Published Friday, December 27, 2013 in Home Reporter News
By Jaime DeJesus
Born in France, but trained in Brooklyn, 16-year-old fencer Romain Cannone has lived a life full of hard work, inspiration and lots of traveling. In November, all that culminated in Cannone winning the bronze medal during the European Cadet Circuit, a competition that featured 171 fencers from 15 different countries.
Despite his winning performance, Cannone admitted to having some jitters during the tournament, which took place in Chalons, France. “I was very nervous. I almost threw up. I was worried about doing bad. It was very stressful. You want the coach to do well too,” he explained. “But then I believed in myself and in the end, it was worth it.”
Cannone also led his teammates to a silver medal finish the following day of the Circuit. He represented team France. “It was a great feeling because it’s hard at first since we’re from different places,” he explained. “It’s usually an individual sport. So working as a team was hard. But we were able to move on from that and think as a team. It was great.”
He attributes his success to both his coach, Misha Mokretsov and the New York Fencing Academy in Coney Island, where he’s been training for years. “They pretty much taught me everything,” Cannone said. “The work has been worth it. (My coach) knows me very well. He knows how to get me focused.”
Along with his success, Cannone has also enjoyed traveling to different countries and meeting new people. “I met Italian friends as well as Belgians and Germans,” he noted. “You get to meet many people from different countries. It’s very diverse and was a good experience.”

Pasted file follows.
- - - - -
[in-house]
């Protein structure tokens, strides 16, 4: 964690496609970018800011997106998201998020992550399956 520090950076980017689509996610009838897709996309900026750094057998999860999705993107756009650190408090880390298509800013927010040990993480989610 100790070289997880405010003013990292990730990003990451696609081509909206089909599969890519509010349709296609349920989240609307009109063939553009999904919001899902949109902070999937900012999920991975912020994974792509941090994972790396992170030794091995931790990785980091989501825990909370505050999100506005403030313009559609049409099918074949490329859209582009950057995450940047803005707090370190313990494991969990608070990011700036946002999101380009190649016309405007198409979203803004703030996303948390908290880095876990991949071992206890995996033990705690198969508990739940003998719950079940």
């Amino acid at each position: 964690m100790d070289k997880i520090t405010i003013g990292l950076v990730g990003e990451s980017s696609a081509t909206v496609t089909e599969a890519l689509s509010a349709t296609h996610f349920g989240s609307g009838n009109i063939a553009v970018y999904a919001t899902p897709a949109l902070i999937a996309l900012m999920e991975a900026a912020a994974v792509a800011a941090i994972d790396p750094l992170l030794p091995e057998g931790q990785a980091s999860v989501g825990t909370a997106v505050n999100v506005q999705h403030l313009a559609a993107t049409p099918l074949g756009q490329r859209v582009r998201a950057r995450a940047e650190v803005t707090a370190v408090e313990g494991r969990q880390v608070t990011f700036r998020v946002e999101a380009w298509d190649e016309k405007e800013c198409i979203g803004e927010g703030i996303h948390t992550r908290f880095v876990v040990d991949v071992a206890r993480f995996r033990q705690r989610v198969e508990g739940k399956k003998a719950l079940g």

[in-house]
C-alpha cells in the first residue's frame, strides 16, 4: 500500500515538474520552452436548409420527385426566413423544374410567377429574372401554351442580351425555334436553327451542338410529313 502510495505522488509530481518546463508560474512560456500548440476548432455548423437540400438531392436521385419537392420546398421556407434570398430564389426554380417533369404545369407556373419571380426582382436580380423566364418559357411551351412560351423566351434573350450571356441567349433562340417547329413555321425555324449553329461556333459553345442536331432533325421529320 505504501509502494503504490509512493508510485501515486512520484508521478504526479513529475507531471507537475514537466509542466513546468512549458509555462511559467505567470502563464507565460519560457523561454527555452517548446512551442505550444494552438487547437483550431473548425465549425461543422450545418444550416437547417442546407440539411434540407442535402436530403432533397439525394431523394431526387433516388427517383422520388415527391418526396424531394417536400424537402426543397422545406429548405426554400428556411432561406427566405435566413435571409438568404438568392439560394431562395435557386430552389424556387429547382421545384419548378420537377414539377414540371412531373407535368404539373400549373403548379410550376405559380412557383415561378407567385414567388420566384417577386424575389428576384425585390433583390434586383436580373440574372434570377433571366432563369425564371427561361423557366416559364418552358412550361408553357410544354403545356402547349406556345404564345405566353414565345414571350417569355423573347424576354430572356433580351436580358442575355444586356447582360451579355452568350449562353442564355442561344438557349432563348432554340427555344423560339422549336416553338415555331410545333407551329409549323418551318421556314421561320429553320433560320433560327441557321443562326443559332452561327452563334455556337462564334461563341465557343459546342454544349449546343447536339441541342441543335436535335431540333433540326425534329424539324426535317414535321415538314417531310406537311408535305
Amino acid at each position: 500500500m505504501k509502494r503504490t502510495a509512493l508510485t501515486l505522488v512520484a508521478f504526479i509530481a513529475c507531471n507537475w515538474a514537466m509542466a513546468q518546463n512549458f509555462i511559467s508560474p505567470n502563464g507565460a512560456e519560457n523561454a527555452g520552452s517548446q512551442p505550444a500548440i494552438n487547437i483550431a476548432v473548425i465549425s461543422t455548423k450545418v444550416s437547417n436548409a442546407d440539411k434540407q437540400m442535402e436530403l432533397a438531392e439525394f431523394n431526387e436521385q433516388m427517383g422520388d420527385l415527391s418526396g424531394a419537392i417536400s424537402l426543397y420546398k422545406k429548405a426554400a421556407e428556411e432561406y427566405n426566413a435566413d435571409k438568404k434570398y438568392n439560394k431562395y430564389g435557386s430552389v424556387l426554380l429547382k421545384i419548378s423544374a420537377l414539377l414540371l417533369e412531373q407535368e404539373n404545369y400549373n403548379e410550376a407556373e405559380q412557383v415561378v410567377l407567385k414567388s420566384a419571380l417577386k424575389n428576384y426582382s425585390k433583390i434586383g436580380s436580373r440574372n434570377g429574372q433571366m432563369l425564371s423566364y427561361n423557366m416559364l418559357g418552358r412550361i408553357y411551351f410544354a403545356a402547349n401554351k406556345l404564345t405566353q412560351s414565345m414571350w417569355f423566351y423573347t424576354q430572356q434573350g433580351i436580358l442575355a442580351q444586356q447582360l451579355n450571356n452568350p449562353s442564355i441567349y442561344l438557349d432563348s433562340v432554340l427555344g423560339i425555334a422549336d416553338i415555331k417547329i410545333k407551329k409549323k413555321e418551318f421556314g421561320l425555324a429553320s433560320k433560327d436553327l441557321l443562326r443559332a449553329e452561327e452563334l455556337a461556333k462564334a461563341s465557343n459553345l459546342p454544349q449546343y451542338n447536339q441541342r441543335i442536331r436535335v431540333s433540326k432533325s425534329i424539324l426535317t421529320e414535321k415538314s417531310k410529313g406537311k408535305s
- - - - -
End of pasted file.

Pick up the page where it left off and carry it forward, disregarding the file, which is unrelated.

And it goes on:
Cannone got into fencing five years ago thanks to a family member’s love for the sport. “My cousin was in a fencing camp in New York and I had nothing better to do so I decided to try to fence,” he recalled. “And I ended up really liking it. It was fun going with him.” Competing with others also sparked his passion for the sport.
Once his love for the sport grew, so did Cannone’s work ethic. He currently practices 13-hour days four times a week. “I do stretching, cardio and weights,” he said. Stressing, “Everything matters.”
In addition to keeping fit, Cannone also emphasized the importance of the mental aspect of the sport. “Many things are involved,” he said. “How you strategize and figure out your opponent by seeing what they do and how you can use that, like letting him attack you and get him when he’s not ready.”
Though he is still young, Cannone enjoys fencing so much that he’s considering a future in the sport. “I’m thinking about continuing fencing,” he said. “It’s been fantastic so far. It never gets tiring or old.” That may be a wise decision. On December 17, he won the Cadets North American Cup in Dallas.
“It’s been like really extraordinary. I’m very proud of myself and also my coach for training me so well. We train a lot. We deserved it,” said Cannone. “If I work hard, I can achieve things.”